Open Access

Mass testing and treatment for malaria in low transmission areas in Amhara Region, Ethiopia

  • Callie A. Scott1,
  • Asnakew K. Yeshiwondim2,
  • Belendia Serda2,
  • Caterina Guinovart1Email author,
  • Berhane H. Tesfay2,
  • Adem Agmas2,
  • Melkamu T. Zeleke2,
  • Girma S. Guesses2,
  • Asmamaw L. Ayenew2,
  • Worku M. Workie2,
  • Richard W. Steketee1,
  • Duncan Earle3,
  • Belay Bezabih4 and
  • Asefaw Getachew2
Malaria Journal201615:305

https://doi.org/10.1186/s12936-016-1333-3

Received: 8 January 2016

Accepted: 10 May 2016

Published: 2 June 2016

Abstract

Background

In areas with ongoing malaria transmission, strategies to clear parasites from populations can reduce infection and transmission. The objective of this paper was to describe a malaria mass testing and treatment (MTAT) intervention implemented in six kebeles (villages) in Amhara Region, Ethiopia, at the beginning of the 2014 transmission season.

Methods

Intervention kebeles were selected based on incidence of passively detected Plasmodium falciparum and mixed (P. falciparum and P. vivax) malaria cases during the 2013 malaria transmission season. All households in intervention kebeles were targeted; consenting residents received a rapid diagnostic test (RDT) and RDT-positive individuals received artemether-lumefantrine for P. falciparum/mixed infections or chloroquine for P. vivax. Data were collected on MTAT participation, sociodemographic characteristics, malaria risk factors, and RDT positivity.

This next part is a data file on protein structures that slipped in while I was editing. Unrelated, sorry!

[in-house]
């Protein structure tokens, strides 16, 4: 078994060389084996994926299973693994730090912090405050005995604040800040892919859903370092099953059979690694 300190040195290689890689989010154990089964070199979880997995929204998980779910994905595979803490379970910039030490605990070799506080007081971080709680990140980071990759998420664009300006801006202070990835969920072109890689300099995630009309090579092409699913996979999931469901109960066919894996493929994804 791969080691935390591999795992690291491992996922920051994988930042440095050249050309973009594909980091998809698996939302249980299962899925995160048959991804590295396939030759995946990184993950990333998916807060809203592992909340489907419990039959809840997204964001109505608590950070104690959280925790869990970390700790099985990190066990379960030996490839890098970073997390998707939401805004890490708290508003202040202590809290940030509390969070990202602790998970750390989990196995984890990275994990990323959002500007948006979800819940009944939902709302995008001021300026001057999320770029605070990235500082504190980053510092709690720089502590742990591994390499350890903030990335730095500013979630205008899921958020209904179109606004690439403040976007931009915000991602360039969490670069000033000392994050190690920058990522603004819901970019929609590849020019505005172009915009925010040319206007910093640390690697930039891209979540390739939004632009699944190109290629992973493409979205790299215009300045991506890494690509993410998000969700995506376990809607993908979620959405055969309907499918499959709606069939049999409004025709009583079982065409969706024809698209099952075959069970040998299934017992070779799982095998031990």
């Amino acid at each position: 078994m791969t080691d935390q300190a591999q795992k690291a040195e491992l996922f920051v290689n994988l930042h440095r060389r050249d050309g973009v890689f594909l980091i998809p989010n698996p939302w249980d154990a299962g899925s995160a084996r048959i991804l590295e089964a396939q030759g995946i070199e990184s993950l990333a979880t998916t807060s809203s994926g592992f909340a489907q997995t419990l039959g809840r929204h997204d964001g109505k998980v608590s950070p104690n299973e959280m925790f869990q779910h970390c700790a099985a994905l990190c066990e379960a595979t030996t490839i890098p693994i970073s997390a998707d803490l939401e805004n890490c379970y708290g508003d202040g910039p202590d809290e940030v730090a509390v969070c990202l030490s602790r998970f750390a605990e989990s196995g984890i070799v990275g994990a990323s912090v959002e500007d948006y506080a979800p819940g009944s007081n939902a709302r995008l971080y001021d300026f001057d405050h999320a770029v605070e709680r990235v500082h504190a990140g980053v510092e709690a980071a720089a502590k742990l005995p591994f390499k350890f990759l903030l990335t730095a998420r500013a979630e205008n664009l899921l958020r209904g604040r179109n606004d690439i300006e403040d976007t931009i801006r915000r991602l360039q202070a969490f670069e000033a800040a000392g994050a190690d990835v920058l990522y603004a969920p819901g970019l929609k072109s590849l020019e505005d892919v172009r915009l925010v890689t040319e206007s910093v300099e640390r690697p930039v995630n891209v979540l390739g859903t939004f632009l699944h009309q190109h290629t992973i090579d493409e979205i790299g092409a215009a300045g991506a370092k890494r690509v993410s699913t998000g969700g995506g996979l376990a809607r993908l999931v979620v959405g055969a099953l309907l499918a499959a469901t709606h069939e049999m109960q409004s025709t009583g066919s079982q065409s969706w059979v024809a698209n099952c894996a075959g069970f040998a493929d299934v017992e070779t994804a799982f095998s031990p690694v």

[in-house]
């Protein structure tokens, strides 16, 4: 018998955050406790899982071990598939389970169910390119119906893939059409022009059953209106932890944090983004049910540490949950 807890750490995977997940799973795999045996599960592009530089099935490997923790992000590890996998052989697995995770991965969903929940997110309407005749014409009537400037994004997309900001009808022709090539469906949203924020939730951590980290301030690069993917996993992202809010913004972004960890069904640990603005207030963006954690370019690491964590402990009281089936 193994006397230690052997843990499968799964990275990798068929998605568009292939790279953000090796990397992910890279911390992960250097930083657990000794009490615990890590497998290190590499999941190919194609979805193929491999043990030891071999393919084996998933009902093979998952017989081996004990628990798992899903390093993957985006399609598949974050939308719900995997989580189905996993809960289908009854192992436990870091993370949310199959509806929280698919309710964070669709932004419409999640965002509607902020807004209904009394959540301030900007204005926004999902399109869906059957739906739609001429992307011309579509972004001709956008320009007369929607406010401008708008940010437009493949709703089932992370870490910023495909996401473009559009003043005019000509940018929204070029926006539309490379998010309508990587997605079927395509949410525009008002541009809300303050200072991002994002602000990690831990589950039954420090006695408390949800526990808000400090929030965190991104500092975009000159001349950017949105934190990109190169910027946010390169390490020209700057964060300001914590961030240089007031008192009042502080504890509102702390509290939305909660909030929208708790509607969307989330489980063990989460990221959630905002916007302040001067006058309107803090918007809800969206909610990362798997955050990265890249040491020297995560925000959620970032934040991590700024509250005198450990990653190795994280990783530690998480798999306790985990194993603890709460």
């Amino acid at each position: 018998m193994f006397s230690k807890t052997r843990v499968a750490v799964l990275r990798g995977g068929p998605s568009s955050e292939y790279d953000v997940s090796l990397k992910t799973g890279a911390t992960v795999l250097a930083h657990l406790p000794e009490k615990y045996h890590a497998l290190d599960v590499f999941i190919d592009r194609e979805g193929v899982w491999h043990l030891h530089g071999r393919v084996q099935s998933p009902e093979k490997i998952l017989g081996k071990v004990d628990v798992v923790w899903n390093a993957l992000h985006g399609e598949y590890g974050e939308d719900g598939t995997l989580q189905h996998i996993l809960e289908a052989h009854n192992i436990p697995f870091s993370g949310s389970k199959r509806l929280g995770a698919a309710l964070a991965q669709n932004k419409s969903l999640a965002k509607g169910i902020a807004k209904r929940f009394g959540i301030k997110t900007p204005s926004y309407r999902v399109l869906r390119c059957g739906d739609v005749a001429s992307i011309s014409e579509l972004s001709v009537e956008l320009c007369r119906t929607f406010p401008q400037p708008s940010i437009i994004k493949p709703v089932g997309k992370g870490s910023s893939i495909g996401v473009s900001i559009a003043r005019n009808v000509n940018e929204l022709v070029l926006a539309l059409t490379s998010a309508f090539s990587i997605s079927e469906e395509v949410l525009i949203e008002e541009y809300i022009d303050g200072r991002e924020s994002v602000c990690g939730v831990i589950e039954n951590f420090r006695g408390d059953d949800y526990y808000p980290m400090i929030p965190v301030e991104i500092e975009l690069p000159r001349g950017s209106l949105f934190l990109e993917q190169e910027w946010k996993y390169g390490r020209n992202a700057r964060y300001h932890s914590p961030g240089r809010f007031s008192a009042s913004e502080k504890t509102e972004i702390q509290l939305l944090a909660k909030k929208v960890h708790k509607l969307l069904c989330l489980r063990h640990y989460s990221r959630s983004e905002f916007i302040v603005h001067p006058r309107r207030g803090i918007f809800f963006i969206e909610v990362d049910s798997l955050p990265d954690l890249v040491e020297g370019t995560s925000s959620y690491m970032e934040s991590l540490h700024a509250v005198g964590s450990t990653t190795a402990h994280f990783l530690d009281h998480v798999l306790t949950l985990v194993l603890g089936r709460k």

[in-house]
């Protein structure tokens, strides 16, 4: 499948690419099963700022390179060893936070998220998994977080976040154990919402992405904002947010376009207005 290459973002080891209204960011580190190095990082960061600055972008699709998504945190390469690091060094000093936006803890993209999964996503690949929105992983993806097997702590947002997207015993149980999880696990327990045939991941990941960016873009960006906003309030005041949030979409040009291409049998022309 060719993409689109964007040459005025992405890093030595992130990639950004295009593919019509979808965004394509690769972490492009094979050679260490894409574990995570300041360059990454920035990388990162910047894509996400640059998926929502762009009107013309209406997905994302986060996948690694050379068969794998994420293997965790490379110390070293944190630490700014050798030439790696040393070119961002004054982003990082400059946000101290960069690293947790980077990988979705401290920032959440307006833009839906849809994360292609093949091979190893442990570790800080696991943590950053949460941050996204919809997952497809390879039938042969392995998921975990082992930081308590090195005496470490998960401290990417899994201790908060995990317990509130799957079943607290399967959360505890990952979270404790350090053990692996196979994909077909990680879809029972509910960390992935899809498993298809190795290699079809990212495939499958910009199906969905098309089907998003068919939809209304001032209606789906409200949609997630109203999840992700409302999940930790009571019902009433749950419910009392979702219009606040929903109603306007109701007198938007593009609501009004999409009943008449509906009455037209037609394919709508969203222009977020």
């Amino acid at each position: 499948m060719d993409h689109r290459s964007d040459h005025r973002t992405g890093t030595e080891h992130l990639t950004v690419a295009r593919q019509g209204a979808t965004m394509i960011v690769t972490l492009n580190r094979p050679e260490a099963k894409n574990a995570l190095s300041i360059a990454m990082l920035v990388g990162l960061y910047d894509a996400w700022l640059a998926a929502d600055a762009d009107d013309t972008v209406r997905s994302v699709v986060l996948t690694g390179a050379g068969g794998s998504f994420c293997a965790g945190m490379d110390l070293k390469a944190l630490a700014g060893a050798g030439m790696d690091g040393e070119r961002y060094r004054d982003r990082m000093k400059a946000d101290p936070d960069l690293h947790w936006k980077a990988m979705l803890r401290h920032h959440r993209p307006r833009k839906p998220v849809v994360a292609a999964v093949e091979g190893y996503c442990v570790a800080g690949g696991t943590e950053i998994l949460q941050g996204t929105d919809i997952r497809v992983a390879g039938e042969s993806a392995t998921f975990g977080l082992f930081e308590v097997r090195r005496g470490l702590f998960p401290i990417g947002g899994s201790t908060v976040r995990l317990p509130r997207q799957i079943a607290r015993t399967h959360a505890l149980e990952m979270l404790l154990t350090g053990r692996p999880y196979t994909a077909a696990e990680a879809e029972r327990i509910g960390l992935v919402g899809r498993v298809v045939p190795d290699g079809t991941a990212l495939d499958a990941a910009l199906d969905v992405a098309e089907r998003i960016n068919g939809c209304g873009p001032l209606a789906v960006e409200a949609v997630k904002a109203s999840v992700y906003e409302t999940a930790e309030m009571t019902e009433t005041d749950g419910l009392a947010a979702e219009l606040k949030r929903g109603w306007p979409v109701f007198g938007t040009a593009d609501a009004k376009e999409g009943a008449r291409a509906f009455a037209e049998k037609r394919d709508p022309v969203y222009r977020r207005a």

Results

Of 9162 households targeted, 7974 (87.0 %) participated in the MTAT. Among the 35,389 residents of these households, 30,712 (86.8 %) received an RDT. RDT-positivity was 1.4 % (0.3 % P. vivax, 0.7 % P. falciparum, 0.3 % mixed), ranging from 0.3 to 5.1 % by kebele; 39.4 % of RDT-positive individuals were febrile, 28.5 % resided in the same household with another RDT-positive individual, 23.0 % were not protected by vector control interventions [mosquito net or indoor residual spray (IRS)], and 7.1 % had travel history. For individuals under 10 years of age, the odds of being RDT-positive was significantly higher for those with fever, recent use of anti-malarial drugs or residing in the same household with another RDT-positive individual; 59.0 % of RDT-positive individuals had at least one of these risk factors. For individuals 10 years of age and older, the odds of being RDT positive was significantly higher for those with reported travel, fever, recent use of anti-malarial drugs, no use of vector control, and those residing in the same household as another RDT-positive individual; 71.2 % of RDT-positive individuals had at least one of these risk factors.

Conclusions

In the Ethiopia setting, an MTAT intervention is operationally feasible and can be conducted with high coverage. RDT-positivity is low and varies widely by kebele. While several risk factors are significantly associated with RDT-positivity, there are still many RDT-positive individuals who do not have any of these risk factors. Strategies that target populations for testing and treatment based on these risk factors alone are likely to leave many infections undetected.